China looks forward to an abundant haul of foreign graduates as unemployment afflicts traditional powerhouses attracting the best minds elsewhere in the world. Its open door toward internships allows it to gauge foreign competence on one hand, plus they get an instant infusion to synthesize first-hand foreign ideas and culture right within its doorstep.
If the foreign interns return home with positive memories, it is a public diplomacy plus point. Winners all round…
They glean from the groundwork of foreign alma maters, whilst many countries are turning increasingly protectionist in a time the notion of global village is mentioned less and less. In a way the Chinese are simply emulating what the US is still largely better at, attracting the best brains.
From facing west to east – is this “back door” gold rush a salient indicator of the changing call of fortune?
See also –
Foreign graduates flock to China for job experience (Beijing Cream July 5, 2013)
Short-sighted US driving out brightest foreign graduates (South China Morning Post May 28, 2013)
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Bright-eyed foreign graduates see internships as way onto career ladder
By Lin Meilian
Source – Global Times, published July 10, 2013
As the unemployment epidemic still spreads around the globe, leaving millions of young people out of work, more and more recent graduates are finding jobs through “backdoor” internships in China.
Elizabeth Thomas works as an intern at the Beijing-based Globe-Law law firm on June 24. Photo: courtesy of Get in2 China Group Ltd.
Foreign interns at the Forex Signs, Inc. (FSI) Beijing Office Photo: courtesy of Get in2 China Group Ltd.
Elizabeth Thomas, 24, a recent graduate of Knox College in the US, who had no previous law experience, is waiting for a work visa so that she can start working as a paralegal after three months interning at a Chinese law firm. She decided to stay in China for another year to build connections instead of going to law school in the States.
“Having experience here has given me an insight that most people can’t really see: working in a Chinese law firm with Chinese lawyers, studying law itself and comparing it with American law,” Thomas told the Global Times. “That is going to put me so much higher than other students applying for law schools.”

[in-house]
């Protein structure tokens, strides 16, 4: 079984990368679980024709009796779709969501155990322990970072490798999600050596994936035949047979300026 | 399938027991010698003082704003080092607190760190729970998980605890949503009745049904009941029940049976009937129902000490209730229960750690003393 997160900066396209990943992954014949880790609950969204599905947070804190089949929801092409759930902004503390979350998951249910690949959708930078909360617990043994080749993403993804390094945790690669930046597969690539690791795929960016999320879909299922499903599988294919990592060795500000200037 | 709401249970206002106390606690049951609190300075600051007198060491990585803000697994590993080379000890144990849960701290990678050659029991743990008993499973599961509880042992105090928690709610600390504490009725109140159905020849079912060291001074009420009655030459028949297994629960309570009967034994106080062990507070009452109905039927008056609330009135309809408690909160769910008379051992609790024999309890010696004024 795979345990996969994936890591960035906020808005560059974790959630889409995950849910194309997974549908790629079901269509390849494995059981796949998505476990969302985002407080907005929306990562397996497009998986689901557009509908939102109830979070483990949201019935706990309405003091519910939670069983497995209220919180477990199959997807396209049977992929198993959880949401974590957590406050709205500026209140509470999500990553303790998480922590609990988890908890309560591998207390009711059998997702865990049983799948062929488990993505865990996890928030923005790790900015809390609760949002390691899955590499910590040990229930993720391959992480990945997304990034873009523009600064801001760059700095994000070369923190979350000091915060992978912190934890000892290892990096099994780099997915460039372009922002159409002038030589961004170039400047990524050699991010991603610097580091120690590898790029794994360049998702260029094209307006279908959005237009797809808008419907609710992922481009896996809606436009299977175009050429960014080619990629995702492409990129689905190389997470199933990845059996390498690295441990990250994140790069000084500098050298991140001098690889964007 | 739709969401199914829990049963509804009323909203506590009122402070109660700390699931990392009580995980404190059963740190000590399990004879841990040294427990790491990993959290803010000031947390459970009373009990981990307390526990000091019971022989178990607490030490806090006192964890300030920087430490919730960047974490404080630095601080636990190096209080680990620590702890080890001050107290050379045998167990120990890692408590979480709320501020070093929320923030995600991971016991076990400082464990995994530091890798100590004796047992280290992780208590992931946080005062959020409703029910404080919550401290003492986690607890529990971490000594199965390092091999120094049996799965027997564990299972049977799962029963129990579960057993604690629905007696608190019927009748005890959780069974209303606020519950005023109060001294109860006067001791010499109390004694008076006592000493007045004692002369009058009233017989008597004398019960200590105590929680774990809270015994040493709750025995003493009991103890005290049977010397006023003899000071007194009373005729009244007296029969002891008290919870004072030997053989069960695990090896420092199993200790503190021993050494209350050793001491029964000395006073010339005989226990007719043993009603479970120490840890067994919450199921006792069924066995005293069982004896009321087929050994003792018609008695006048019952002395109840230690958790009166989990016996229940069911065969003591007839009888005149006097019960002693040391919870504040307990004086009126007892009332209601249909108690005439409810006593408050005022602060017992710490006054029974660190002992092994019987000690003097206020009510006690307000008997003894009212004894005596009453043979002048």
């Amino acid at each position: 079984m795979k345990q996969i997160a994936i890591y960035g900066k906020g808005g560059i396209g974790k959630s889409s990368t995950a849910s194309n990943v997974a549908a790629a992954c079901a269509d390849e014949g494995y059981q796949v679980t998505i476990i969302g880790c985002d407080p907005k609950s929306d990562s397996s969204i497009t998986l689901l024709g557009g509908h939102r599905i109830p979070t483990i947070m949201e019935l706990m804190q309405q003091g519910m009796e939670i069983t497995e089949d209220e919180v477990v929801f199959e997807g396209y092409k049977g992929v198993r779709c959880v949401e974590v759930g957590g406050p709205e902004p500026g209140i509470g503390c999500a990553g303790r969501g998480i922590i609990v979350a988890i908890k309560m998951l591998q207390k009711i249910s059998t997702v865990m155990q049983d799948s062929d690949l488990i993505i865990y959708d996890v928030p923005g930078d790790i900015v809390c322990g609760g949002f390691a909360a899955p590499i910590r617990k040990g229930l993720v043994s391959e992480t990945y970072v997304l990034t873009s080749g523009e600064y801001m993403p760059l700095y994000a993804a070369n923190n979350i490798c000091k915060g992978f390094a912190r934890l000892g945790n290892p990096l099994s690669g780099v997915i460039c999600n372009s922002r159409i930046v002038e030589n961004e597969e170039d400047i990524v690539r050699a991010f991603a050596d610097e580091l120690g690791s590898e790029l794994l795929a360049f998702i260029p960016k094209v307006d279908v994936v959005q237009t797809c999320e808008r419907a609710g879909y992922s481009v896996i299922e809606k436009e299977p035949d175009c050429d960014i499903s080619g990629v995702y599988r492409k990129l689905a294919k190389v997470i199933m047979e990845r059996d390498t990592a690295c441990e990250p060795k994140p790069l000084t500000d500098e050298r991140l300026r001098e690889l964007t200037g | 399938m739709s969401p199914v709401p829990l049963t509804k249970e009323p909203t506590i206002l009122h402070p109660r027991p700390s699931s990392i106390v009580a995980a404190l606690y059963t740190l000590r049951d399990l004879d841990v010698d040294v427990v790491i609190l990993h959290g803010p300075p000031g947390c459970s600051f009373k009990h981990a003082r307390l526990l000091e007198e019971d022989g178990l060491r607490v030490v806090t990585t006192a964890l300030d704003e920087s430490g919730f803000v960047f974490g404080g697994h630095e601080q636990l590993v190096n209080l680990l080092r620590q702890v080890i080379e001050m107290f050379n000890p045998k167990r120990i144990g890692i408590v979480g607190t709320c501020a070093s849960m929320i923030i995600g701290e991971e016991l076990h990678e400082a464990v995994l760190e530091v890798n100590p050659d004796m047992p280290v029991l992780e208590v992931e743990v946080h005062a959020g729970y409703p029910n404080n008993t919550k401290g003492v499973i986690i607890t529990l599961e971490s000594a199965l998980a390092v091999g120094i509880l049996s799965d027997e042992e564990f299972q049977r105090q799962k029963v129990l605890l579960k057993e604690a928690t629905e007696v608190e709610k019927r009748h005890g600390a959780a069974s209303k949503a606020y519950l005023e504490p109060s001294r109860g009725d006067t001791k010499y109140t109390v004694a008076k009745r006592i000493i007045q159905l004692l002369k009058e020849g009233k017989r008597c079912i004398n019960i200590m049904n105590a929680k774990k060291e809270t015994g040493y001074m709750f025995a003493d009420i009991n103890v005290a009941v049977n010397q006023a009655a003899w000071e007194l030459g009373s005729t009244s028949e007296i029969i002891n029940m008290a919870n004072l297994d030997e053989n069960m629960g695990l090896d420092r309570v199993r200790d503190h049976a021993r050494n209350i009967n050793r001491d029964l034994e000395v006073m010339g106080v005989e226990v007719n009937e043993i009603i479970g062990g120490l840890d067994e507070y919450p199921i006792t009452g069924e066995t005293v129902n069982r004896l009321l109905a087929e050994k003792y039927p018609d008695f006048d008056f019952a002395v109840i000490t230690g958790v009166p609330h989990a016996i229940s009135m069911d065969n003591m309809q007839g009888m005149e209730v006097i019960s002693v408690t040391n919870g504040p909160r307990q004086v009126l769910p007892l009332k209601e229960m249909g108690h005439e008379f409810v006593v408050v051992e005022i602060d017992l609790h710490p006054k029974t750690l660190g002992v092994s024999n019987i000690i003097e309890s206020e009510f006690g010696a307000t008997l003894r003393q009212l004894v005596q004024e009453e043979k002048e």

With the unemployment rate at 7.6 percent in the US, many recent graduates look to China. There are no official figures for the number of foreign interns in China as the majority of them come to China on tourist, student or business visa. However, several third-party internship organizers told the Global Times that their business is booming and the number of applications is growing.
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Fred Dai, managing director of InternsLink Recruiting, which placed Thomas with the Beijing-based law firm Globe-Law, told the Global Times that both companies and interns are in need of each other.
“For foreign interns, it is a great opportunity to get to know China and how business works here, and for many Chinese companies foreign interns are quite useful to help them develop internationally,” Dai said.
After living in Beijing and studying Putonghua for the last year and a half, Thomas decided to apply to law schools in the US for the coming fall. However, with a background in journalism, not a single one showed interest in her. She decided to pay a third-party internship organization to secure her an unpaid internship. A week later, she was placed with a Chinese law firm.
The days of stereotypes where interns just made coffee and photocopies might have gone as many get more responsibilities. At the law firm, Thomas is responsible for translations, writing up case reports and making presentations on differences between Chinese and American law for students.
She said her experience was worth it as such opportunities are rare in the US.
“Most of the people in the US that studied intellectual property law are coming to China now because this is where everything happens,” she said. “For me to have this opportunity to work in a Chinese law firm before I even study law in the States is incredible.”
After three months interning at the law firm, the company decided to help her get a work visa, which rarely happens for unpaid interns.
“China is an economical choice. China is a fun place,” Zach Adams, managing director of Get in2 China Group Ltd., told the Global Times.
The company receives 4,500 internship applications each year and placed about 1,000 interns in Beijing and Shanghai in 2012. About 39 percent of them came from the UK, followed by 18 percent from the US and 12 percent from Canada.
Get in2 China offers both paid and unpaid internships. The amount of compensation varies from company to company. Most host companies offer small money that can cover day-to-day transportation expenses and possibly a meal.
A minimum package for a one or two month program costs about $998. While the maximum package for three to six months including airport pickup, accommodation, Chinese language classes and city tour costs about $4,000. But there is no charge for the host company.
“We believe, as do prominent economists, that over the course of the next 15 years global economic power will shift from the US and Europe to Asia, with China leading the way,” says an advertisement on Get in2 China’s website.